Vidya Balan turns down Sadma reboot: Are remakes about reinventing classics, or creative laziness?
Recently, while speaking about revamping Sridevi’s iconic song ‘Hawa Hawai’ from Mr India in her upcoming Tumhaari Sulu, Vidya Balan revealed why she said no a remake of Sadma. Balan mused that some films shouldn’t be touched and cult classics such as Sadma ought to be left alone.
Balan’s statement comes at a time when Abhay Chopra’s Ittefaq (2017), an adaptation of the 1969 Yash Chopra film by the same name featuring Nanda and Rajesh Khanna, is playing in theatres. This is not the first time Vidya Balan has reportedly been offered a remake. In fact, in October 2017 while speaking about the film Arth as an ideal example of yesteryear film that could be contemporised, Shabana Azmi also suggested Vidya Balan as the perfect choice to reprise her role. While Balan said that she was humbled by the compliment, she believed that classics such as Arth like Sadma should be left untouched.
Since the 2000s — or more specifically with Farhan Akhtar’s remake of Chandra Barot’s Don (1978) — remakes have entered a new era. Remakes were always considered easy pickings but with Akhtar’s version that featured the then box office king, Shah Rukh Khan, and big money invested in stunts and special effects, the remake became a sub-genre. This second coming of Don (2006) coincided with the transition Bollywood was going through, towards corporatisation. One of the consequences of this was that the concept of a film as a 'property' took root and the ‘official’ remake made its way into the Bollywood pantheon. Where older films had been once been ripped off willy-nilly, now rights to the original were sought before attempting a reprise. As a result, any credible production house’s library now becomes worth its weight in gold — the legal tussle for Pakeezah’s rights is a testimony to that.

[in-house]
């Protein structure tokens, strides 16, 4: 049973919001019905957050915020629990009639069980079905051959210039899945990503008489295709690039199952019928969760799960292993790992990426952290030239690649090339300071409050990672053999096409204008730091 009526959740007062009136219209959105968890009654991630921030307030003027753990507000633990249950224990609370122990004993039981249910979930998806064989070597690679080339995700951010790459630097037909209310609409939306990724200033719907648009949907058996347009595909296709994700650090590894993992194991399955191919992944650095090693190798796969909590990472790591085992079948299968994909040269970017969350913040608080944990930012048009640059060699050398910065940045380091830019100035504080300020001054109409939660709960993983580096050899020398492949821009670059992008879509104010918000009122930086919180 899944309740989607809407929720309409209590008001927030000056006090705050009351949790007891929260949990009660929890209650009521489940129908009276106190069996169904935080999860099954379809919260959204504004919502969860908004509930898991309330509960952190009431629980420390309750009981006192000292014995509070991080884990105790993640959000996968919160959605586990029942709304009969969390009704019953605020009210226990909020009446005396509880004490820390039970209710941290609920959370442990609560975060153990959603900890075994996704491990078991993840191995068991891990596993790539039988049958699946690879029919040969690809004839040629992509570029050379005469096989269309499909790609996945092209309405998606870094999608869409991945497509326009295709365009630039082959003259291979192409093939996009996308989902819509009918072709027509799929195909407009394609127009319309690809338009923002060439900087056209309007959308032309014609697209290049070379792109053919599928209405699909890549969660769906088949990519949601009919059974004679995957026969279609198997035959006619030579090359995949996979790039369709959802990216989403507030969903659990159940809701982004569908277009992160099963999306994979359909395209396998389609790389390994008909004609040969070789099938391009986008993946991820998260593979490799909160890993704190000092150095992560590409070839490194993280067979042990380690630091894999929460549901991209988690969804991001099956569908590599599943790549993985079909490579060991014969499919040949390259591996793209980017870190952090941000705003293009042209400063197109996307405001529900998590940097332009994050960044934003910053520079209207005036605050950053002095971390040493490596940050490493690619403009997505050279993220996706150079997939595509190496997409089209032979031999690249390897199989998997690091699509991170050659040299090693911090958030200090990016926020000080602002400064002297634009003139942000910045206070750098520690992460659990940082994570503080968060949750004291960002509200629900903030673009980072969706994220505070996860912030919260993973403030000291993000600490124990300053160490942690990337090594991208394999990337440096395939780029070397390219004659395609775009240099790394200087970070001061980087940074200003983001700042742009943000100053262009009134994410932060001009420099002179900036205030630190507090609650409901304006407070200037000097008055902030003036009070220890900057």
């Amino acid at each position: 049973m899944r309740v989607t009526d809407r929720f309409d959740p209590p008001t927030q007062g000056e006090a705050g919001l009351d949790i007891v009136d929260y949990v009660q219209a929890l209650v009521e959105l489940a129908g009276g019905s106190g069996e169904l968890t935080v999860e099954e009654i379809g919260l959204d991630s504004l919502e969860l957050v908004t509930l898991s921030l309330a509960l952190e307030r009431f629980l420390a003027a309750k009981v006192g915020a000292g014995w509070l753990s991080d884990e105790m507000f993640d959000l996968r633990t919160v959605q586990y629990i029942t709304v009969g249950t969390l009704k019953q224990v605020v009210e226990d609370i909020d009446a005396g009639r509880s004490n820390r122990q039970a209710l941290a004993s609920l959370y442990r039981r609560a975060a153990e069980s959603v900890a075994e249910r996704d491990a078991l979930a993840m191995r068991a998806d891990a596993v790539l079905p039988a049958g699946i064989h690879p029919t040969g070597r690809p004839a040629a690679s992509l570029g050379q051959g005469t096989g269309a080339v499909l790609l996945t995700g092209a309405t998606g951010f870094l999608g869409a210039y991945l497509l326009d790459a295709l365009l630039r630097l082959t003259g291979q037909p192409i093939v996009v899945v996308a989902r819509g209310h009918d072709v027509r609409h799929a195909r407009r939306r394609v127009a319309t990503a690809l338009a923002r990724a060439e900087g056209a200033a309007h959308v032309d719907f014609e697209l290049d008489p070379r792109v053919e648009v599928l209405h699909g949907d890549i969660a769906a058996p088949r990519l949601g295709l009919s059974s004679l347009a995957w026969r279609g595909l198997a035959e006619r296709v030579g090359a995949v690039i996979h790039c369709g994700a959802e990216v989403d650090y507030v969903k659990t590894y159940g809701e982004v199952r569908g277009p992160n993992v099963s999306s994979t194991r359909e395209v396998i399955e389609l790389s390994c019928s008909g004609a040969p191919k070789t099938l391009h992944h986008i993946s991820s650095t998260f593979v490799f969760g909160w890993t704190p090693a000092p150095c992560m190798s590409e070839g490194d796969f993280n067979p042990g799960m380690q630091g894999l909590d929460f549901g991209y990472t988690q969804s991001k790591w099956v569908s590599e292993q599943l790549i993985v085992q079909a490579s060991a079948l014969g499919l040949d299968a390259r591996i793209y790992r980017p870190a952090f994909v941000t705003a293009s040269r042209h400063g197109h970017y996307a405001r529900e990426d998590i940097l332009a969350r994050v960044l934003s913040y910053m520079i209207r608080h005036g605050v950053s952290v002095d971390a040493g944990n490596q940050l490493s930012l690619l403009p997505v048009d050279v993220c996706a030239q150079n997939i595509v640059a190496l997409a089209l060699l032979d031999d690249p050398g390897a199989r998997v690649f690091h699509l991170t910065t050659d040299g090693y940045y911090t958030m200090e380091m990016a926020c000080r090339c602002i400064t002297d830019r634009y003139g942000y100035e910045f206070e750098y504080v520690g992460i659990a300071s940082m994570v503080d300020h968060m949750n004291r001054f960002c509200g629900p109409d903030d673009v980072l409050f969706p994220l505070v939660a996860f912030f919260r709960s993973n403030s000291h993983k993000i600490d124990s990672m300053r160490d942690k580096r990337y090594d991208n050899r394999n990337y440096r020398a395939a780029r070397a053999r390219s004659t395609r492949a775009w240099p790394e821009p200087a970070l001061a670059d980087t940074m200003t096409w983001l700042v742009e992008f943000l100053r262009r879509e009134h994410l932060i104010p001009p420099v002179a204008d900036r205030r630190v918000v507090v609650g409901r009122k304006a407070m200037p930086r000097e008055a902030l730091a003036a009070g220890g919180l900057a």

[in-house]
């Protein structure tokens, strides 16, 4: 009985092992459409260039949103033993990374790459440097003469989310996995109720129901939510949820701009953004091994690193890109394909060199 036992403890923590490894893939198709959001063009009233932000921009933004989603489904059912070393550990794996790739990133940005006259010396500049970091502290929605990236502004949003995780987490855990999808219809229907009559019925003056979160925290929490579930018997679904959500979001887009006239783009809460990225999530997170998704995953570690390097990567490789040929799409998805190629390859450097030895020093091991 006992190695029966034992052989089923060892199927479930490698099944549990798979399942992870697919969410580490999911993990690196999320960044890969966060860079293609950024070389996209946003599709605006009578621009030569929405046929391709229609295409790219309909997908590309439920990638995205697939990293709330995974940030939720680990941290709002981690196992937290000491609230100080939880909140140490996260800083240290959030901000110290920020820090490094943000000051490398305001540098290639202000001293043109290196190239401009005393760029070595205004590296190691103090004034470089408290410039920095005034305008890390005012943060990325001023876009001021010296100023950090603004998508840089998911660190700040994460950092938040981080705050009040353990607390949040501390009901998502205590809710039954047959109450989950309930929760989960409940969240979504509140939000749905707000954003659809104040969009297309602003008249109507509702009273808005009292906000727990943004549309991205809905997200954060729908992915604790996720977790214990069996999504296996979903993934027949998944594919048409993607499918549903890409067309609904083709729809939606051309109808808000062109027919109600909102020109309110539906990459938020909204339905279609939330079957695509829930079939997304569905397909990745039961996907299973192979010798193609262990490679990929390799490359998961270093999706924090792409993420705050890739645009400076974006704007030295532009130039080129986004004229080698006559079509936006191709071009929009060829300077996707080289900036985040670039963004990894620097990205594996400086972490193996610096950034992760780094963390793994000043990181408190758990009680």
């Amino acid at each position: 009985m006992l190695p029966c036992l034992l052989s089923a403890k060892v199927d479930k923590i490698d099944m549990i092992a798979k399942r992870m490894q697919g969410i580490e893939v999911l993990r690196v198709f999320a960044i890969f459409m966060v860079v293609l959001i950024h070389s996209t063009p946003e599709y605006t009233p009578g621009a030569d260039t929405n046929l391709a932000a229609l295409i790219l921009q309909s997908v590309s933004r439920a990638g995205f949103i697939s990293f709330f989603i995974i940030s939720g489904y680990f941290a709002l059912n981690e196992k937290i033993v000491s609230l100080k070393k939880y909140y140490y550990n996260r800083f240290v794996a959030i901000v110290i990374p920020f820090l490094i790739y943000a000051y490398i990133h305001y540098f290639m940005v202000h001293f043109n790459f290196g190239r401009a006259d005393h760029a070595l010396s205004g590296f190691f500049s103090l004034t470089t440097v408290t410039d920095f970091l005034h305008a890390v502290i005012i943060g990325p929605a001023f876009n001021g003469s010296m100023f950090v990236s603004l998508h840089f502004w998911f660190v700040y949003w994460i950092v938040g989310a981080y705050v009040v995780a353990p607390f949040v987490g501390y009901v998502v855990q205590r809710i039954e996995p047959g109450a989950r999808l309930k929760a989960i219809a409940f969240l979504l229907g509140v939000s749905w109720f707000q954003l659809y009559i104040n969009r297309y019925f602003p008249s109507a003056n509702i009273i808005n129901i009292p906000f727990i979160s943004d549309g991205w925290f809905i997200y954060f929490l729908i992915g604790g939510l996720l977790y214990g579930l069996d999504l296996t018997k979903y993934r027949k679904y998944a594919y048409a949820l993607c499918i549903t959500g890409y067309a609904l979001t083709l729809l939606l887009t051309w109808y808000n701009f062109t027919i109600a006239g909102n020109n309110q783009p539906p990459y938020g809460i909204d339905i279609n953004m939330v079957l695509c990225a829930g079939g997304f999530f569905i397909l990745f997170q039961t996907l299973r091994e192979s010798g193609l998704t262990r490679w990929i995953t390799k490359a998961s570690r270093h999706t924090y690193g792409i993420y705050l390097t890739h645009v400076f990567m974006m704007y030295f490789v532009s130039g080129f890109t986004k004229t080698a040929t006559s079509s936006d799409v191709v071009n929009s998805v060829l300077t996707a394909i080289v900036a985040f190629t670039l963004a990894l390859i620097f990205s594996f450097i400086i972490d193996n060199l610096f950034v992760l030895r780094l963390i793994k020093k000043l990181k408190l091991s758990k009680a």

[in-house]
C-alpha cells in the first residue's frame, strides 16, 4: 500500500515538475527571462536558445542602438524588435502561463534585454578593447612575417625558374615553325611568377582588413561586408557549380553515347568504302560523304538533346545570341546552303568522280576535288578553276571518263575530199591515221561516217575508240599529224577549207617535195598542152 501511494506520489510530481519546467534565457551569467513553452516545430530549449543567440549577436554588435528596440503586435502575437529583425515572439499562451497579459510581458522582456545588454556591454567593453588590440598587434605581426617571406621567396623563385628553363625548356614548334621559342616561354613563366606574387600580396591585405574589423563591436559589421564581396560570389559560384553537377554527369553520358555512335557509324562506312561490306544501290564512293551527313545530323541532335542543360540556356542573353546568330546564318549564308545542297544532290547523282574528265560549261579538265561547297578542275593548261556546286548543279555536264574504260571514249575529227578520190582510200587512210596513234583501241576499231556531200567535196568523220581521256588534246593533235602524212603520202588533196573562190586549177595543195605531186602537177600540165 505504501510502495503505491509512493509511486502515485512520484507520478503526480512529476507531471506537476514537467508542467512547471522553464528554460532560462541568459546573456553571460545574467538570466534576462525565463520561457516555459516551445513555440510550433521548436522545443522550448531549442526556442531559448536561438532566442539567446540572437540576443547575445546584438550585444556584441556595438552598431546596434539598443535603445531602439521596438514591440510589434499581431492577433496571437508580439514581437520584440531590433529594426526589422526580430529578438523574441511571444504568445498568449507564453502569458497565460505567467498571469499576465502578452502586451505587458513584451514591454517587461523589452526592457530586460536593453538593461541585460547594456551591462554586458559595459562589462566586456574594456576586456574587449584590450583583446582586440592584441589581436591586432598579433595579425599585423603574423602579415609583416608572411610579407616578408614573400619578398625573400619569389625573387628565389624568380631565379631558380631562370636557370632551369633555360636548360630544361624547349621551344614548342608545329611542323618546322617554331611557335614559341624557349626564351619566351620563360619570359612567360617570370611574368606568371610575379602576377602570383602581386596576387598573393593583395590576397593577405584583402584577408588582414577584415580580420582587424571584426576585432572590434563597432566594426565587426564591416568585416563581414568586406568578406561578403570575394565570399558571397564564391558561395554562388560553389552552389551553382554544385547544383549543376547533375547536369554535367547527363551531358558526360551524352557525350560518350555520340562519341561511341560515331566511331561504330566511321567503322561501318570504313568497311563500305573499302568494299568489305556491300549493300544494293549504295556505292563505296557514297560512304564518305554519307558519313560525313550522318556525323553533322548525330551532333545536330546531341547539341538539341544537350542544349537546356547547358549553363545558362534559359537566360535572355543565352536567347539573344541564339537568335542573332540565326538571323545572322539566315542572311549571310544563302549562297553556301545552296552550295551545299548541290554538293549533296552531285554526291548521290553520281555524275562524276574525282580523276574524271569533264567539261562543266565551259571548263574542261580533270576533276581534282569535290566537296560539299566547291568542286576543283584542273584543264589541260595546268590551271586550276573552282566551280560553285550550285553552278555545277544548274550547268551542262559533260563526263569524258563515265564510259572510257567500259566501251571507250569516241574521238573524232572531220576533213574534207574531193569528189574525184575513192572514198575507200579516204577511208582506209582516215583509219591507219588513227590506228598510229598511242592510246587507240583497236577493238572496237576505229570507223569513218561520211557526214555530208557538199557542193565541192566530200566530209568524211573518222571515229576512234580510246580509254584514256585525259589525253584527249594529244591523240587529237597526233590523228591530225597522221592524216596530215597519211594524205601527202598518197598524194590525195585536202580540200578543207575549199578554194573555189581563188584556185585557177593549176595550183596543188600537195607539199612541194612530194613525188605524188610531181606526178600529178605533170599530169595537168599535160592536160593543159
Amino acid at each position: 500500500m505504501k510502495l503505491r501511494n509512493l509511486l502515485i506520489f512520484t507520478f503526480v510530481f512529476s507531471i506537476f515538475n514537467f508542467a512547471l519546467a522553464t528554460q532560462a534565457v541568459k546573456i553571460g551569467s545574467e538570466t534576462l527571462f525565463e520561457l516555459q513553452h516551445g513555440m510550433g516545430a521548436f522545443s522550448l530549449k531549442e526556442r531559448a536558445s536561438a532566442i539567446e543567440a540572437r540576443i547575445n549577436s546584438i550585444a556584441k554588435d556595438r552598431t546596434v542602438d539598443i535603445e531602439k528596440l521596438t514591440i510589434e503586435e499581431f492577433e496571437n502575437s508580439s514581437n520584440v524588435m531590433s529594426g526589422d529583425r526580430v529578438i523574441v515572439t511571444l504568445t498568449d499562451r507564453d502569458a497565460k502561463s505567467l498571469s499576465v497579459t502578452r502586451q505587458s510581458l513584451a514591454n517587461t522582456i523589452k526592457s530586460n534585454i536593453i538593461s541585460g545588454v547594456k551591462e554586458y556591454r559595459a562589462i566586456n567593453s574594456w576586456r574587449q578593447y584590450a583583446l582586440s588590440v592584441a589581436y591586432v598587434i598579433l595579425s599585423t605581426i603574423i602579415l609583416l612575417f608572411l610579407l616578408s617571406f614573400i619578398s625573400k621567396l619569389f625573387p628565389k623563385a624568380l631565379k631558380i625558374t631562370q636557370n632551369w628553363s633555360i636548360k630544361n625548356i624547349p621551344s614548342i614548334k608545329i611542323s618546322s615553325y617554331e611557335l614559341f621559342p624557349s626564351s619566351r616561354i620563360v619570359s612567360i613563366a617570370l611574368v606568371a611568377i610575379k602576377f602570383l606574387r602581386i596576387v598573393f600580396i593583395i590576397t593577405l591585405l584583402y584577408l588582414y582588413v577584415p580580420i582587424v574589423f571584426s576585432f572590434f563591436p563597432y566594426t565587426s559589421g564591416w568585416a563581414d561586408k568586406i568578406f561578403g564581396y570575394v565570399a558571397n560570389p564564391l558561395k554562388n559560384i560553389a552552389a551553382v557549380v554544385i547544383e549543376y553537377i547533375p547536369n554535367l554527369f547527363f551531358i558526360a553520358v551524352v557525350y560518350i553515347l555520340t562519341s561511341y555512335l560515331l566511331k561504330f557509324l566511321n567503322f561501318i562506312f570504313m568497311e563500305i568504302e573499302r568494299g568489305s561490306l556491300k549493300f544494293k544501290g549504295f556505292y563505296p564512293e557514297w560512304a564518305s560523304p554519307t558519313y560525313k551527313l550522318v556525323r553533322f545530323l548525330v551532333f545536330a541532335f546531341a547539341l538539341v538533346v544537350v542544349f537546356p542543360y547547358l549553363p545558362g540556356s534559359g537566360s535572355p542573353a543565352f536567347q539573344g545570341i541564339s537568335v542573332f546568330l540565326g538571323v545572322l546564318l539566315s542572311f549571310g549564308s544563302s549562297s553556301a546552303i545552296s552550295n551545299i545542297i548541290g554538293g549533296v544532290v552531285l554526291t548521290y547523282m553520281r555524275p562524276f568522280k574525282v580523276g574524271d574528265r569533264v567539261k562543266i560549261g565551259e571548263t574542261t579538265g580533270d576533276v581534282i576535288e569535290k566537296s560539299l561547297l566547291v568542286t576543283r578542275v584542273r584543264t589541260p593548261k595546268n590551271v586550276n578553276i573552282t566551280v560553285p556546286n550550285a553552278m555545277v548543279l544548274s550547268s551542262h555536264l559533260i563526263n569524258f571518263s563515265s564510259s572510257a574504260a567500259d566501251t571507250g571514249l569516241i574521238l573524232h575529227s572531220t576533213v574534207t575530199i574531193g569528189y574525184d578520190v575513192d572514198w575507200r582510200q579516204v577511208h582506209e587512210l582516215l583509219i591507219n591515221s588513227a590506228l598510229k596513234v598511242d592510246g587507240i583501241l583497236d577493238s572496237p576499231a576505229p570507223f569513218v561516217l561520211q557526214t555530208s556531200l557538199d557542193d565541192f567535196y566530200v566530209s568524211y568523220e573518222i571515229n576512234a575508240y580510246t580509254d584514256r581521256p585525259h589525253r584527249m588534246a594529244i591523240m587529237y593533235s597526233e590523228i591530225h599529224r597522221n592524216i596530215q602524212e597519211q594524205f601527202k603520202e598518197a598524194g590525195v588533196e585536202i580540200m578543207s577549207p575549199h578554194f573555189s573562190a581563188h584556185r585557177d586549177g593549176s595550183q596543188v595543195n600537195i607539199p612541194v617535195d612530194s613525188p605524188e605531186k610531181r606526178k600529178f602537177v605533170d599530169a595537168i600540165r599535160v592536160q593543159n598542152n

It’s interesting that at the time when the identity of Don as a Salim-Javed and Amitabh Bachchan classic changed to a Farhan Akhtar-Shah Rukh Khan entertainer, a proposed remake of Guide (1965) was also being discussed. Intriguingly enough, the supposed remake (then tentatively called ‘Rahgir’ or ‘Rehguzar’) was to be produced by Pritish Nandy, directed by the late Rituparno Ghosh and reportedly featured Akshay Kumar and Vidya Balan in the leads. The legendary Dev Anand, who had produced the 1965 Vijay Anand-directed original, shot off an angry missive to Nandy’s company, threatening them with legal action if they went ahead with the remake.
Since the 2000s, or more specifically with Farhan Akhtar’s remake of Chandra Barot’s Don (1978), remakes have entered a new era
Abhay Chopra, the director of the new Ittefaq is the grandson of BR Chopra (the producer of the original), which made the remake a no-brainer. A Ram Lakhan remake by Rohit Shetty has been in the pipeline forever; Pooja Bhatt recently announced a Sadak sequel; Mahesh Bhatt is believed to have been working on a Dil Hai Ki Manta Nahin remake; and earlier this year, David Dhawan remade his own Judwaa with son Varun Dhawan.
The remake may be seen as a reinvention — but in most cases, it’s just a lack of new ideas. Many actors, like Vidya Balan, have expressed their reservations about remakes. Christopher Lee, for instance, said of the remake of his The Wicker Man, which featured Nicholas Cage, that he simply didn’t see how it could possibly work, adding, “You might as well remake Citizen Kane". Some, like Nancy Allen of the original Robocop (1987), were troubled by studios taking a perfect piece and try to milk more money off it; the film’s director Paul Verhoeven commented that it was so depressing that he should “be dead.” A 2000s re-imagination of a classic from the 1960s or even 1990s would no doubt be glossy and beautiful and it might even entertain, but when it comes to some films such as Sadma or Guide can the original’s soul ever be replaced?